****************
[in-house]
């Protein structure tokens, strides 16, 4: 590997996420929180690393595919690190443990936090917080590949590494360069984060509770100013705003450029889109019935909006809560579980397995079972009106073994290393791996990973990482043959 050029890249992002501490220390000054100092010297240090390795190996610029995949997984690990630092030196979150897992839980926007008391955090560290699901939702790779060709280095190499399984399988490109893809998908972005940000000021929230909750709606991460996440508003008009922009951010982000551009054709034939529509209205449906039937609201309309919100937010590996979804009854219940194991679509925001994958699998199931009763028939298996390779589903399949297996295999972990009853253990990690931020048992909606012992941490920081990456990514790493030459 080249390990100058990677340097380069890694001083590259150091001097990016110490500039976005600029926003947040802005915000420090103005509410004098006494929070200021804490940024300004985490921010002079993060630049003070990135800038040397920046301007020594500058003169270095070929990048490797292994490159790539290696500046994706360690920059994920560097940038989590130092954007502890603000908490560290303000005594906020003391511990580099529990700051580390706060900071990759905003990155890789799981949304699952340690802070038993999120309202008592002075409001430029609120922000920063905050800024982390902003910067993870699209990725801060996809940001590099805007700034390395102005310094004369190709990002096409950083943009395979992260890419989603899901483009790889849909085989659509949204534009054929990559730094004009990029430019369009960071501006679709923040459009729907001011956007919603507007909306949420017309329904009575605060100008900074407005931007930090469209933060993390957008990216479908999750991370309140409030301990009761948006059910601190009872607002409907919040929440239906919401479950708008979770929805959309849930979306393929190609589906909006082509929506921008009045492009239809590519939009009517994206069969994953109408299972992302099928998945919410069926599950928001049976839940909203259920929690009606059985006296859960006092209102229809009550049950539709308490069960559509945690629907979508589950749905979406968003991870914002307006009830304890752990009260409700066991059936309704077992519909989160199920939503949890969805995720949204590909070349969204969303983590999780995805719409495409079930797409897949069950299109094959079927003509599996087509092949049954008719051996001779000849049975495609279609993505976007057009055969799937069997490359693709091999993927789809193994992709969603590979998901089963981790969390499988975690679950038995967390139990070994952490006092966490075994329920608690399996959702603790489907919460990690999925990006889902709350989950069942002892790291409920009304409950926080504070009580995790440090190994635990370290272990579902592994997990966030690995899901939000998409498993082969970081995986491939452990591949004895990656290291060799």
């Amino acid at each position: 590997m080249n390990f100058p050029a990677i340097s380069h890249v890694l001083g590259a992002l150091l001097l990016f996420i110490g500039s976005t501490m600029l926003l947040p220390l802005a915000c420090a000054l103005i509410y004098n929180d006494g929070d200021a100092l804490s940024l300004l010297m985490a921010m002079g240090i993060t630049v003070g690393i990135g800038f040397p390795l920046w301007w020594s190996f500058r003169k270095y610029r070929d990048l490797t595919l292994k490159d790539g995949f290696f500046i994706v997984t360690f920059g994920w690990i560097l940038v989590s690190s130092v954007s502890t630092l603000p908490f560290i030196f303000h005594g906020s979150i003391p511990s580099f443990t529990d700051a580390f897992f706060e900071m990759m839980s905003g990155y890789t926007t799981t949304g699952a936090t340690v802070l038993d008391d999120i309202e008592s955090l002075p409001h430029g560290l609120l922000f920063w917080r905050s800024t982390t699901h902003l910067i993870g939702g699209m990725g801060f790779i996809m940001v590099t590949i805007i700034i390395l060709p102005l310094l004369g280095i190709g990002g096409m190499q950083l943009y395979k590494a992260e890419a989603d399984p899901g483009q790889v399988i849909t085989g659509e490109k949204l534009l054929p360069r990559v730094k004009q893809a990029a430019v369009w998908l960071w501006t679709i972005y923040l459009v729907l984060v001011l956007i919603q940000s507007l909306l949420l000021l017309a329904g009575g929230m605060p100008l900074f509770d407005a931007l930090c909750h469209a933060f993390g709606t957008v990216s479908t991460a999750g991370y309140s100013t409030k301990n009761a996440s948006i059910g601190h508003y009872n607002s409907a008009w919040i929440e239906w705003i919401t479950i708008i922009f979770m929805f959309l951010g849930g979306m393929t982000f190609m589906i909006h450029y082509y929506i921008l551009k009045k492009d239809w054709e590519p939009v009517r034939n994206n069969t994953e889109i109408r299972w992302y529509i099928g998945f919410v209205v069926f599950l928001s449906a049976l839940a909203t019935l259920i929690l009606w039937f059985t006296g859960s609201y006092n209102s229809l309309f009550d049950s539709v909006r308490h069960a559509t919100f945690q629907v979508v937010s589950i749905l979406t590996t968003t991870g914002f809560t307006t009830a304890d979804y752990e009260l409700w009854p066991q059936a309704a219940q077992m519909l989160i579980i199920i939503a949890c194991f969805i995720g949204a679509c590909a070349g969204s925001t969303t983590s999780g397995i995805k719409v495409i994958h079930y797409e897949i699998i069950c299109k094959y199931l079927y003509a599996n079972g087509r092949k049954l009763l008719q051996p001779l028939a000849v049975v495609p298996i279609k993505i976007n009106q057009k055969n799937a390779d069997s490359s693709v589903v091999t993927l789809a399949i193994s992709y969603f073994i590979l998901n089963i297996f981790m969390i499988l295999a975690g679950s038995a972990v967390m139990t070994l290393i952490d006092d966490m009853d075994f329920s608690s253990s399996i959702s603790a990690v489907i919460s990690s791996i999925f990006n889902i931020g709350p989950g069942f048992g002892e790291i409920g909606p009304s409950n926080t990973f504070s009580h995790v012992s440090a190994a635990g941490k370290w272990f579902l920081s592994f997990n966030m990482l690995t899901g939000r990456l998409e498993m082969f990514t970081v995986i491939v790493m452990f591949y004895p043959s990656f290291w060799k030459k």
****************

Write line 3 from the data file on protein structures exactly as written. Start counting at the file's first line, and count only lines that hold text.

């Amino acid at each position: 590997m080249n390990f100058p050029a990677i340097s380069h890249v890694l001083g590259a992002l150091l001097l990016f996420i110490g500039s976005t501490m600029l926003l947040p220390l802005a915000c420090a000054l103005i509410y004098n929180d006494g929070d200021a100092l804490s940024l300004l010297m985490a921010m002079g240090i993060t630049v003070g690393i990135g800038f040397p390795l920046w301007w020594s190996f500058r003169k270095y610029r070929d990048l490797t595919l292994k490159d790539g995949f290696f500046i994706v997984t360690f920059g994920w690990i560097l940038v989590s690190s130092v954007s502890t630092l603000p908490f560290i030196f303000h005594g906020s979150i003391p511990s580099f443990t529990d700051a580390f897992f706060e900071m990759m839980s905003g990155y890789t926007t799981t949304g699952a936090t340690v802070l038993d008391d999120i309202e008592s955090l002075p409001h430029g560290l609120l922000f920063w917080r905050s800024t982390t699901h902003l910067i993870g939702g699209m990725g801060f790779i996809m940001v590099t590949i805007i700034i390395l060709p102005l310094l004369g280095i190709g990002g096409m190499q950083l943009y395979k590494a992260e890419a989603d399984p899901g483009q790889v399988i849909t085989g659509e490109k949204l534009l054929p360069r990559v730094k004009q893809a990029a430019v369009w998908l960071w501006t679709i972005y923040l459009v729907l984060v001011l956007i919603q940000s507007l909306l949420l000021l017309a329904g009575g929230m605060p100008l900074f509770d407005a931007l930090c909750h469209a933060f993390g709606t957008v990216s479908t991460a999750g991370y309140s100013t409030k301990n009761a996440s948006i059910g601190h508003y009872n607002s409907a008009w919040i929440e239906w705003i919401t479950i708008i922009f979770m929805f959309l951010g849930g979306m393929t982000f190609m589906i909006h450029y082509y929506i921008l551009k009045k492009d239809w054709e590519p939009v009517r034939n994206n069969t994953e889109i109408r299972w992302y529509i099928g998945f919410v209205v069926f599950l928001s449906a049976l839940a909203t019935l259920i929690l009606w039937f059985t006296g859960s609201y006092n209102s229809l309309f009550d049950s539709v909006r308490h069960a559509t919100f945690q629907v979508v937010s589950i749905l979406t590996t968003t991870g914002f809560t307006t009830a304890d979804y752990e009260l409700w009854p066991q059936a309704a219940q077992m519909l989160i579980i199920i939503a949890c194991f969805i995720g949204a679509c590909a070349g969204s925001t969303t983590s999780g397995i995805k719409v495409i994958h079930y797409e897949i699998i069950c299109k094959y199931l079927y003509a599996n079972g087509r092949k049954l009763l008719q051996p001779l028939a000849v049975v495609p298996i279609k993505i976007n009106q057009k055969n799937a390779d069997s490359s693709v589903v091999t993927l789809a399949i193994s992709y969603f073994i590979l998901n089963i297996f981790m969390i499988l295999a975690g679950s038995a972990v967390m139990t070994l290393i952490d006092d966490m009853d075994f329920s608690s253990s399996i959702s603790a990690v489907i919460s990690s791996i999925f990006n889902i931020g709350p989950g069942f048992g002892e790291i409920g909606p009304s409950n926080t990973f504070s009580h995790v012992s440090a190994a635990g941490k370290w272990f579902l920081s592994f997990n966030m990482l690995t899901g939000r990456l998409e498993m082969f990514t970081v995986i491939v790493m452990f591949y004895p043959s990656f290291w060799k030459k």